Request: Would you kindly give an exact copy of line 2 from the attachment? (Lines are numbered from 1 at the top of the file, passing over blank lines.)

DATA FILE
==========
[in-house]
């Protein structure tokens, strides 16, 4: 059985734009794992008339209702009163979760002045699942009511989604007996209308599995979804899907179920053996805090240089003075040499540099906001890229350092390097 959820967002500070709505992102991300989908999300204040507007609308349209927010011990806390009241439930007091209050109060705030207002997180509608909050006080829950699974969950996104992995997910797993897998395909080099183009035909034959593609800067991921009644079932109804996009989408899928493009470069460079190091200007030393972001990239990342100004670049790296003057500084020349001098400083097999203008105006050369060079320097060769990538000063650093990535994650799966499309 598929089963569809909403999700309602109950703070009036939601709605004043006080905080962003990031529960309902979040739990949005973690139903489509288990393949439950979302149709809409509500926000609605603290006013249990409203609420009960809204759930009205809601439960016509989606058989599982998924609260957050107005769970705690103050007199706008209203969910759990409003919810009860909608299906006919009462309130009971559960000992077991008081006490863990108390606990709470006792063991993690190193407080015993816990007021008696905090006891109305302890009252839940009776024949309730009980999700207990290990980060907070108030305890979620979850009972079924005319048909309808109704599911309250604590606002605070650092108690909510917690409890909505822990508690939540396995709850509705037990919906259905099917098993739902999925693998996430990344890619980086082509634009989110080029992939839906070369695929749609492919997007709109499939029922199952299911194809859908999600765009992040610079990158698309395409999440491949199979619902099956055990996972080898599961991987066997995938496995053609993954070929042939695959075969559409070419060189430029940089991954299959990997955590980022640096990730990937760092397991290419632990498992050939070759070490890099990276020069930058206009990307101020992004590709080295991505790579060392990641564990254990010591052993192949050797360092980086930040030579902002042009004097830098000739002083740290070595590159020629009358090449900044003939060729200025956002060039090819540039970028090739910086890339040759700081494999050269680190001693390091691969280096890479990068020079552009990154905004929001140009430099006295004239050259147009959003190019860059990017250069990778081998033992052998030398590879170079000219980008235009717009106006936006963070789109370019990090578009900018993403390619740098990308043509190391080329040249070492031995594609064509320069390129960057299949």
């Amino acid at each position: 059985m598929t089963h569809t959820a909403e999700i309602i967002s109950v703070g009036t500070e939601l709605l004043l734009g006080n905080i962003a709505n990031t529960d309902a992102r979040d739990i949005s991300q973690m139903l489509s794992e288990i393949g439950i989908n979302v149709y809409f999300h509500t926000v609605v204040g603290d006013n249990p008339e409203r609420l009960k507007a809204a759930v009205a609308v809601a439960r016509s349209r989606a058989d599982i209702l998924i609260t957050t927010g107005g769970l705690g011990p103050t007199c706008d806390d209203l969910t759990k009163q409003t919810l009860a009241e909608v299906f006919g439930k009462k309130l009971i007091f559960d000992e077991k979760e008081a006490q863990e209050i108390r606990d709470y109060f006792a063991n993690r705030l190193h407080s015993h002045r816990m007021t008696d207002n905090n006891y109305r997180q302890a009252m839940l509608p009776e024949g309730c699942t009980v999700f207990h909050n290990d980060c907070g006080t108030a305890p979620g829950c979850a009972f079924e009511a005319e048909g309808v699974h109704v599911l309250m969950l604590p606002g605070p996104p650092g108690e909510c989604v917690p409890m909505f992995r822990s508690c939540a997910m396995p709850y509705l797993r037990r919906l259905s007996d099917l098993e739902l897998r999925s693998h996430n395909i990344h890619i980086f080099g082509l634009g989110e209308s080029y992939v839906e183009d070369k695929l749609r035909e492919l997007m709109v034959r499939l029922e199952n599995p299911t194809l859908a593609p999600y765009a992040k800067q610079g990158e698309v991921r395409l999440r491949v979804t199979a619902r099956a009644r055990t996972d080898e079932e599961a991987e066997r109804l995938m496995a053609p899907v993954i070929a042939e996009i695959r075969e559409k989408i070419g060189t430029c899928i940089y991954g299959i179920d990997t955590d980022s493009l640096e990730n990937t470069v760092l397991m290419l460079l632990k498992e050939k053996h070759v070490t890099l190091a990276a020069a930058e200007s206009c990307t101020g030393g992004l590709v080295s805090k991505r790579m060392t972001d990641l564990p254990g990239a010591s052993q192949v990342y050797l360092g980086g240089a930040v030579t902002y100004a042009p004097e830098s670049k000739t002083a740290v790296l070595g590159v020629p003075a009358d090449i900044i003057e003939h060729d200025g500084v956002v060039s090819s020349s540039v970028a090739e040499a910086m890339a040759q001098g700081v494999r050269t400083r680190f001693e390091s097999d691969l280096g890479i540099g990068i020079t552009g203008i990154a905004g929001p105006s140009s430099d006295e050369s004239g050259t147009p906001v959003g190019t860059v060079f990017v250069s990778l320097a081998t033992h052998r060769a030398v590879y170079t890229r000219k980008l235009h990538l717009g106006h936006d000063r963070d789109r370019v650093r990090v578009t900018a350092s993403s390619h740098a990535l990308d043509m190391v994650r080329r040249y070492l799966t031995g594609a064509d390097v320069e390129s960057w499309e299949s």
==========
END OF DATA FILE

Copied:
């Protein structure tokens, strides 16, 4: 059985734009794992008339209702009163979760002045699942009511989604007996209308599995979804899907179920053996805090240089003075040499540099906001890229350092390097 959820967002500070709505992102991300989908999300204040507007609308349209927010011990806390009241439930007091209050109060705030207002997180509608909050006080829950699974969950996104992995997910797993897998395909080099183009035909034959593609800067991921009644079932109804996009989408899928493009470069460079190091200007030393972001990239990342100004670049790296003057500084020349001098400083097999203008105006050369060079320097060769990538000063650093990535994650799966499309 598929089963569809909403999700309602109950703070009036939601709605004043006080905080962003990031529960309902979040739990949005973690139903489509288990393949439950979302149709809409509500926000609605603290006013249990409203609420009960809204759930009205809601439960016509989606058989599982998924609260957050107005769970705690103050007199706008209203969910759990409003919810009860909608299906006919009462309130009971559960000992077991008081006490863990108390606990709470006792063991993690190193407080015993816990007021008696905090006891109305302890009252839940009776024949309730009980999700207990290990980060907070108030305890979620979850009972079924005319048909309808109704599911309250604590606002605070650092108690909510917690409890909505822990508690939540396995709850509705037990919906259905099917098993739902999925693998996430990344890619980086082509634009989110080029992939839906070369695929749609492919997007709109499939029922199952299911194809859908999600765009992040610079990158698309395409999440491949199979619902099956055990996972080898599961991987066997995938496995053609993954070929042939695959075969559409070419060189430029940089991954299959990997955590980022640096990730990937760092397991290419632990498992050939070759070490890099990276020069930058206009990307101020992004590709080295991505790579060392990641564990254990010591052993192949050797360092980086930040030579902002042009004097830098000739002083740290070595590159020629009358090449900044003939060729200025956002060039090819540039970028090739910086890339040759700081494999050269680190001693390091691969280096890479990068020079552009990154905004929001140009430099006295004239050259147009959003190019860059990017250069990778081998033992052998030398590879170079000219980008235009717009106006936006963070789109370019990090578009900018993403390619740098990308043509190391080329040249070492031995594609064509320069390129960057299949």